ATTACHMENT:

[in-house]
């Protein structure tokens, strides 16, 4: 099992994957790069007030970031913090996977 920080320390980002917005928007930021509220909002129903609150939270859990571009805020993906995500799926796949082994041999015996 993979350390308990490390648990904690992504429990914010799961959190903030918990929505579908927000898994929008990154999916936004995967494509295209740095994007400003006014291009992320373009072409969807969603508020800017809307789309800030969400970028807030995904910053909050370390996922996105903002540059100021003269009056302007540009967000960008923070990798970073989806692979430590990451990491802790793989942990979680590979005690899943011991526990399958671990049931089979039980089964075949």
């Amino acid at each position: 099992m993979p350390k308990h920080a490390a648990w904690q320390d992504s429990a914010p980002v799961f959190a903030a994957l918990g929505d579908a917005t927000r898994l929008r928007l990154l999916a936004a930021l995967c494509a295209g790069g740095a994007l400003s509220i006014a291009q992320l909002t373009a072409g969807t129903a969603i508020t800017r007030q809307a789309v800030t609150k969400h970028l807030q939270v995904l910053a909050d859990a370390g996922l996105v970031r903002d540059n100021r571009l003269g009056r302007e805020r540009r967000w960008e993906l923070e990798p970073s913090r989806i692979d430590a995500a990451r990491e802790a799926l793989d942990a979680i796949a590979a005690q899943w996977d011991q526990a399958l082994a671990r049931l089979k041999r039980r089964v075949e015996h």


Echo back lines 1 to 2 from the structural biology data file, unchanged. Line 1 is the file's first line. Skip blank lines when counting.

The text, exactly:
[in-house]
């Protein structure tokens, strides 16, 4: 099992994957790069007030970031913090996977 920080320390980002917005928007930021509220909002129903609150939270859990571009805020993906995500799926796949082994041999015996 993979350390308990490390648990904690992504429990914010799961959190903030918990929505579908927000898994929008990154999916936004995967494509295209740095994007400003006014291009992320373009072409969807969603508020800017809307789309800030969400970028807030995904910053909050370390996922996105903002540059100021003269009056302007540009967000960008923070990798970073989806692979430590990451990491802790793989942990979680590979005690899943011991526990399958671990049931089979039980089964075949």